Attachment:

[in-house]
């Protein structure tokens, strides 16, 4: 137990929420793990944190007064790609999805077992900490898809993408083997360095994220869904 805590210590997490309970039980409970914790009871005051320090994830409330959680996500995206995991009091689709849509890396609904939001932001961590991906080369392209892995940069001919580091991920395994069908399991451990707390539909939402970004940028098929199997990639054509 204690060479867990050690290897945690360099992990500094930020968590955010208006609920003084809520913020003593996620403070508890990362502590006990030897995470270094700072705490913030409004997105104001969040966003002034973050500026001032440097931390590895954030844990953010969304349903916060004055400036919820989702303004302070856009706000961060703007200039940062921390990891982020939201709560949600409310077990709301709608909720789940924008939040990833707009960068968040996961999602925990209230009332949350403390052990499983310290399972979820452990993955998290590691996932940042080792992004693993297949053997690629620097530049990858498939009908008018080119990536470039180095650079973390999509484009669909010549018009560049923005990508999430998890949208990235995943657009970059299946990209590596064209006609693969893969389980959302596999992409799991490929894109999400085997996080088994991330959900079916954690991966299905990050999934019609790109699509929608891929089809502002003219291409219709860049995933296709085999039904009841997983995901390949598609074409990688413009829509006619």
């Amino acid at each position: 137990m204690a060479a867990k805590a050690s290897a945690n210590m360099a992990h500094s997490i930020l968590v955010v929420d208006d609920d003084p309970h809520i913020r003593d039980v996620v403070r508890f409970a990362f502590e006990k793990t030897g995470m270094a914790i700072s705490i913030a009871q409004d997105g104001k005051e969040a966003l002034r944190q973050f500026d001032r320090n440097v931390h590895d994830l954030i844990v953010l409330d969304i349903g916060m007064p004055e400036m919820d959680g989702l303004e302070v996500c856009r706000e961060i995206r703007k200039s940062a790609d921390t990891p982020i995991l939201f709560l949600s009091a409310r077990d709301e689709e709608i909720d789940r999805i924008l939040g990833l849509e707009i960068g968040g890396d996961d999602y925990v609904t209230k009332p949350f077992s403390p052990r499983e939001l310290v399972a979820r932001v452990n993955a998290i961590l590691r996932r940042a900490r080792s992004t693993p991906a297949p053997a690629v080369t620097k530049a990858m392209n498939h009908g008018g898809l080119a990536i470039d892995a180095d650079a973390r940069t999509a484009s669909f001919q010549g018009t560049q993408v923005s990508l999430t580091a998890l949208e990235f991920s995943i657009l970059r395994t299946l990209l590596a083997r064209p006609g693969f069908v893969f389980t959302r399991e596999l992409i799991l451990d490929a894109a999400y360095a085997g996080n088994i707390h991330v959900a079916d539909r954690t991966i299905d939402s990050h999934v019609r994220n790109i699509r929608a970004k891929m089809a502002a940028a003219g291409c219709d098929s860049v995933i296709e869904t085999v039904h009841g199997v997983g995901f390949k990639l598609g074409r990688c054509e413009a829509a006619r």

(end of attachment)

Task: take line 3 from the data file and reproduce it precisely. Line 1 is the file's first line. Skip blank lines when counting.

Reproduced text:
């Amino acid at each position: 137990m204690a060479a867990k805590a050690s290897a945690n210590m360099a992990h500094s997490i930020l968590v955010v929420d208006d609920d003084p309970h809520i913020r003593d039980v996620v403070r508890f409970a990362f502590e006990k793990t030897g995470m270094a914790i700072s705490i913030a009871q409004d997105g104001k005051e969040a966003l002034r944190q973050f500026d001032r320090n440097v931390h590895d994830l954030i844990v953010l409330d969304i349903g916060m007064p004055e400036m919820d959680g989702l303004e302070v996500c856009r706000e961060i995206r703007k200039s940062a790609d921390t990891p982020i995991l939201f709560l949600s009091a409310r077990d709301e689709e709608i909720d789940r999805i924008l939040g990833l849509e707009i960068g968040g890396d996961d999602y925990v609904t209230k009332p949350f077992s403390p052990r499983e939001l310290v399972a979820r932001v452990n993955a998290i961590l590691r996932r940042a900490r080792s992004t693993p991906a297949p053997a690629v080369t620097k530049a990858m392209n498939h009908g008018g898809l080119a990536i470039d892995a180095d650079a973390r940069t999509a484009s669909f001919q010549g018009t560049q993408v923005s990508l999430t580091a998890l949208e990235f991920s995943i657009l970059r395994t299946l990209l590596a083997r064209p006609g693969f069908v893969f389980t959302r399991e596999l992409i799991l451990d490929a894109a999400y360095a085997g996080n088994i707390h991330v959900a079916d539909r954690t991966i299905d939402s990050h999934v019609r994220n790109i699509r929608a970004k891929m089809a502002a940028a003219g291409c219709d098929s860049v995933i296709e869904t085999v039904h009841g199997v997983g995901f390949k990639l598609g074409r990688c054509e413009a829509a006619r």